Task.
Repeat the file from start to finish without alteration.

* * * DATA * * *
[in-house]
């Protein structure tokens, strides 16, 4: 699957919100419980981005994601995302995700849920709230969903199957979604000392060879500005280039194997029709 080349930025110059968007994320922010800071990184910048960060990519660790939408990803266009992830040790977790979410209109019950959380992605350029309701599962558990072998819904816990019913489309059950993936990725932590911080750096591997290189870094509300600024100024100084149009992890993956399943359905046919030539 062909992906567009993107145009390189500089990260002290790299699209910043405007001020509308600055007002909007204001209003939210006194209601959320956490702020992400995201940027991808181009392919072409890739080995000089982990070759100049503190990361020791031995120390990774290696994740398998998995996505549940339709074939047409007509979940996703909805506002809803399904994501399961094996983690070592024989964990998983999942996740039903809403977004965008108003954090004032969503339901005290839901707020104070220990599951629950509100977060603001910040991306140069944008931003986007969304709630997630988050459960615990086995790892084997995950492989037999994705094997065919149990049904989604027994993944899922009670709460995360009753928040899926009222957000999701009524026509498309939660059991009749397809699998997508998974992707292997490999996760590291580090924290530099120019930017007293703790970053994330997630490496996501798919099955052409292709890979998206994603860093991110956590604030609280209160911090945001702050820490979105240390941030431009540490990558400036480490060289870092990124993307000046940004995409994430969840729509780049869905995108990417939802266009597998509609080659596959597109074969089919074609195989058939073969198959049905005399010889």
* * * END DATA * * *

[in-house]
């Protein structure tokens, strides 16, 4: 699957919100419980981005994601995302995700849920709230969903199957979604000392060879500005280039194997029709 080349930025110059968007994320922010800071990184910048960060990519660790939408990803266009992830040790977790979410209109019950959380992605350029309701599962558990072998819904816990019913489309059950993936990725932590911080750096591997290189870094509300600024100024100084149009992890993956399943359905046919030539 062909992906567009993107145009390189500089990260002290790299699209910043405007001020509308600055007002909007204001209003939210006194209601959320956490702020992400995201940027991808181009392919072409890739080995000089982990070759100049503190990361020791031995120390990774290696994740398998998995996505549940339709074939047409007509979940996703909805506002809803399904994501399961094996983690070592024989964990998983999942996740039903809403977004965008108003954090004032969503339901005290839901707020104070220990599951629950509100977060603001910040991306140069944008931003986007969304709630997630988050459960615990086995790892084997995950492989037999994705094997065919149990049904989604027994993944899922009670709460995360009753928040899926009222957000999701009524026509498309939660059991009749397809699998997508998974992707292997490999996760590291580090924290530099120019930017007293703790970053994330997630490496996501798919099955052409292709890979998206994603860093991110956590604030609280209160911090945001702050820490979105240390941030431009540490990558400036480490060289870092990124993307000046940004995409994430969840729509780049869905995108990417939802266009597998509609080659596959597109074969089919074609195989058939073969198959049905005399010889």